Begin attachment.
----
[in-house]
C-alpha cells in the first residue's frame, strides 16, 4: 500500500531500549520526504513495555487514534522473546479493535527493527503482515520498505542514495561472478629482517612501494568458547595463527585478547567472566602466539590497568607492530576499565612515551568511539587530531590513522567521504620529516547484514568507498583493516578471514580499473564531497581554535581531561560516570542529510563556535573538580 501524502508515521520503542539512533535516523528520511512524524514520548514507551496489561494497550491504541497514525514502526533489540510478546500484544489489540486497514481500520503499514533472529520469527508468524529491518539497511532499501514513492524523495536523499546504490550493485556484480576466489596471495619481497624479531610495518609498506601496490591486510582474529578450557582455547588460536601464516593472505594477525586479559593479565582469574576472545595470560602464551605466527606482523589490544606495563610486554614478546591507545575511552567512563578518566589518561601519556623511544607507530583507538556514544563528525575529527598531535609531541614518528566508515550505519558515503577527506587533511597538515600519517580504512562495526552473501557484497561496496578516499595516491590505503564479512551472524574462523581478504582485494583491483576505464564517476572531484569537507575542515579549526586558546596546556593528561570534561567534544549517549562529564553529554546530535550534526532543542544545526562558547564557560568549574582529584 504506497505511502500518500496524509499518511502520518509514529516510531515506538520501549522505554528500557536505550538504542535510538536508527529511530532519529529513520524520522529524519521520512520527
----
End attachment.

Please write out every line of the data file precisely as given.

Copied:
[in-house]
C-alpha cells in the first residue's frame, strides 16, 4: 500500500531500549520526504513495555487514534522473546479493535527493527503482515520498505542514495561472478629482517612501494568458547595463527585478547567472566602466539590497568607492530576499565612515551568511539587530531590513522567521504620529516547484514568507498583493516578471514580499473564531497581554535581531561560516570542529510563556535573538580 501524502508515521520503542539512533535516523528520511512524524514520548514507551496489561494497550491504541497514525514502526533489540510478546500484544489489540486497514481500520503499514533472529520469527508468524529491518539497511532499501514513492524523495536523499546504490550493485556484480576466489596471495619481497624479531610495518609498506601496490591486510582474529578450557582455547588460536601464516593472505594477525586479559593479565582469574576472545595470560602464551605466527606482523589490544606495563610486554614478546591507545575511552567512563578518566589518561601519556623511544607507530583507538556514544563528525575529527598531535609531541614518528566508515550505519558515503577527506587533511597538515600519517580504512562495526552473501557484497561496496578516499595516491590505503564479512551472524574462523581478504582485494583491483576505464564517476572531484569537507575542515579549526586558546596546556593528561570534561567534544549517549562529564553529554546530535550534526532543542544545526562558547564557560568549574582529584 504506497505511502500518500496524509499518511502520518509514529516510531515506538520501549522505554528500557536505550538504542535510538536508527529511530532519529529513520524520522529524519521520512520527